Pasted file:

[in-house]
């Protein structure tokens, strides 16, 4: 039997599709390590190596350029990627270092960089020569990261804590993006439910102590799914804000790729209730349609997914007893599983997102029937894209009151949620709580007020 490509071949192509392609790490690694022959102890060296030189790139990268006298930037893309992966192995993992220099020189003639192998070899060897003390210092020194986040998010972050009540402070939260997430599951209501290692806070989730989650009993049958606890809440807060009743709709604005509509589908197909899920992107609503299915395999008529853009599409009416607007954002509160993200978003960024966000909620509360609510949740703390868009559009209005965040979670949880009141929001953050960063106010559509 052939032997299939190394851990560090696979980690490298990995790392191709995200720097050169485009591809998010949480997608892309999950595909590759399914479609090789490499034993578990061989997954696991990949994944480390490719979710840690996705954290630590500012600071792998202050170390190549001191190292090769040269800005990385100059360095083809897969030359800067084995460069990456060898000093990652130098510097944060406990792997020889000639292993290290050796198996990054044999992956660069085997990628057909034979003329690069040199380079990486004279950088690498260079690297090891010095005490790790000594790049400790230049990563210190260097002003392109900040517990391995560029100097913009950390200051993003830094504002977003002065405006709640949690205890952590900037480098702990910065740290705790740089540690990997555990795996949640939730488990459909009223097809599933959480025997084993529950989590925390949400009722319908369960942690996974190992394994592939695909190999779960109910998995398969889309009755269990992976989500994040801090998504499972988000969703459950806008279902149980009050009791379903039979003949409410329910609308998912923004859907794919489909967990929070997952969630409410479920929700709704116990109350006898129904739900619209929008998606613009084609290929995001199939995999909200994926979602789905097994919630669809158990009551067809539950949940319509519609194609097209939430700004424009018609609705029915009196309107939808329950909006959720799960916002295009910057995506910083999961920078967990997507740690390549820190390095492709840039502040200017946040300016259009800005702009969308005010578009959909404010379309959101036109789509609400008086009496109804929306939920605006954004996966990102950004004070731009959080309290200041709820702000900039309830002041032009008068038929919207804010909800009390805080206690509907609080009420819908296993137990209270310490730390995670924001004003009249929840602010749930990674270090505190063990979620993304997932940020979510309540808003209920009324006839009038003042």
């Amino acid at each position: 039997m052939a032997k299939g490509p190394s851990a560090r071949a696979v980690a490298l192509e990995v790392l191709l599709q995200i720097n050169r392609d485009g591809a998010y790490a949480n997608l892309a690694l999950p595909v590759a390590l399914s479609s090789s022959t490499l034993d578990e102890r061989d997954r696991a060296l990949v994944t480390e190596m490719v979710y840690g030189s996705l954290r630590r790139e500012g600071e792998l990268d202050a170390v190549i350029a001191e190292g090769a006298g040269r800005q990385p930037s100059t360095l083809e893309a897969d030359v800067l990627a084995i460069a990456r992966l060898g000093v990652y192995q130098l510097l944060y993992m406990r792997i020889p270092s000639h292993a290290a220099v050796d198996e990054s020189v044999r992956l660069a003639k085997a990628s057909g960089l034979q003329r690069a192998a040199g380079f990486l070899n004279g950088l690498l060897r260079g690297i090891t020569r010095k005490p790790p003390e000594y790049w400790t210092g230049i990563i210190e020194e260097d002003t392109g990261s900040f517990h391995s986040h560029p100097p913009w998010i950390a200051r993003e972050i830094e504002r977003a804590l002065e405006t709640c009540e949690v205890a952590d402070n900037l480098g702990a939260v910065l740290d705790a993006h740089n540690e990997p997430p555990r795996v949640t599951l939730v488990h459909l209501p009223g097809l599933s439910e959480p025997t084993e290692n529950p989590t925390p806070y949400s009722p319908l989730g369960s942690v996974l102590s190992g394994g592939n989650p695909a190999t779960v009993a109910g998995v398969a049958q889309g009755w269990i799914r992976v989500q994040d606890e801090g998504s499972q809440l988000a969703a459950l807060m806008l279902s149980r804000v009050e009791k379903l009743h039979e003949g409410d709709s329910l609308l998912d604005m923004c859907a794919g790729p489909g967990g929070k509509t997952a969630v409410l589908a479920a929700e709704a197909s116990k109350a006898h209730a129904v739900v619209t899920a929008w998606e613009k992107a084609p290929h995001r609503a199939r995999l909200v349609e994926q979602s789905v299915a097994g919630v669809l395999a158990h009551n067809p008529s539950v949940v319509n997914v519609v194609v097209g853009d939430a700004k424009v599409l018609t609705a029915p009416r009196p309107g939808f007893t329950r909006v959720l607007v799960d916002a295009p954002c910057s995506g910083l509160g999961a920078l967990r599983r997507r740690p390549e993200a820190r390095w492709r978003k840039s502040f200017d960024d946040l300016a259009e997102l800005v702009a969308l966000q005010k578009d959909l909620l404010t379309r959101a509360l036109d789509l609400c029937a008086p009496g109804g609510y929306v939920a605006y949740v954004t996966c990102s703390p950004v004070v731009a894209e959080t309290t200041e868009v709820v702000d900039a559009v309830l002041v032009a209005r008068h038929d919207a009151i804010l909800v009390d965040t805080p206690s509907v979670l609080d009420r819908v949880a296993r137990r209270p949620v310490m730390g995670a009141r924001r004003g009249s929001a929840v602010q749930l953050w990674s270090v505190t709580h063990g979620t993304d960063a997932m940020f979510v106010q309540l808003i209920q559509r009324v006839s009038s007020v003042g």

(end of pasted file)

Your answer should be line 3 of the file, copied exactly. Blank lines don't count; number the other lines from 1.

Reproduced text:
């Amino acid at each position: 039997m052939a032997k299939g490509p190394s851990a560090r071949a696979v980690a490298l192509e990995v790392l191709l599709q995200i720097n050169r392609d485009g591809a998010y790490a949480n997608l892309a690694l999950p595909v590759a390590l399914s479609s090789s022959t490499l034993d578990e102890r061989d997954r696991a060296l990949v994944t480390e190596m490719v979710y840690g030189s996705l954290r630590r790139e500012g600071e792998l990268d202050a170390v190549i350029a001191e190292g090769a006298g040269r800005q990385p930037s100059t360095l083809e893309a897969d030359v800067l990627a084995i460069a990456r992966l060898g000093v990652y192995q130098l510097l944060y993992m406990r792997i020889p270092s000639h292993a290290a220099v050796d198996e990054s020189v044999r992956l660069a003639k085997a990628s057909g960089l034979q003329r690069a192998a040199g380079f990486l070899n004279g950088l690498l060897r260079g690297i090891t020569r010095k005490p790790p003390e000594y790049w400790t210092g230049i990563i210190e020194e260097d002003t392109g990261s900040f517990h391995s986040h560029p100097p913009w998010i950390a200051r993003e972050i830094e504002r977003a804590l002065e405006t709640c009540e949690v205890a952590d402070n900037l480098g702990a939260v910065l740290d705790a993006h740089n540690e990997p997430p555990r795996v949640t599951l939730v488990h459909l209501p009223g097809l599933s439910e959480p025997t084993e290692n529950p989590t925390p806070y949400s009722p319908l989730g369960s942690v996974l102590s190992g394994g592939n989650p695909a190999t779960v009993a109910g998995v398969a049958q889309g009755w269990i799914r992976v989500q994040d606890e801090g998504s499972q809440l988000a969703a459950l807060m806008l279902s149980r804000v009050e009791k379903l009743h039979e003949g409410d709709s329910l609308l998912d604005m923004c859907a794919g790729p489909g967990g929070k509509t997952a969630v409410l589908a479920a929700e709704a197909s116990k109350a006898h209730a129904v739900v619209t899920a929008w998606e613009k992107a084609p290929h995001r609503a199939r995999l909200v349609e994926q979602s789905v299915a097994g919630v669809l395999a158990h009551n067809p008529s539950v949940v319509n997914v519609v194609v097209g853009d939430a700004k424009v599409l018609t609705a029915p009416r009196p309107g939808f007893t329950r909006v959720l607007v799960d916002a295009p954002c910057s995506g910083l509160g999961a920078l967990r599983r997507r740690p390549e993200a820190r390095w492709r978003k840039s502040f200017d960024d946040l300016a259009e997102l800005v702009a969308l966000q005010k578009d959909l909620l404010t379309r959101a509360l036109d789509l609400c029937a008086p009496g109804g609510y929306v939920a605006y949740v954004t996966c990102s703390p950004v004070v731009a894209e959080t309290t200041e868009v709820v702000d900039a559009v309830l002041v032009a209005r008068h038929d919207a009151i804010l909800v009390d965040t805080p206690s509907v979670l609080d009420r819908v949880a296993r137990r209270p949620v310490m730390g995670a009141r924001r004003g009249s929001a929840v602010q749930l953050w990674s270090v505190t709580h063990g979620t993304d960063a997932m940020f979510v106010q309540l808003i209920q559509r009324v006839s009038s007020v003042g």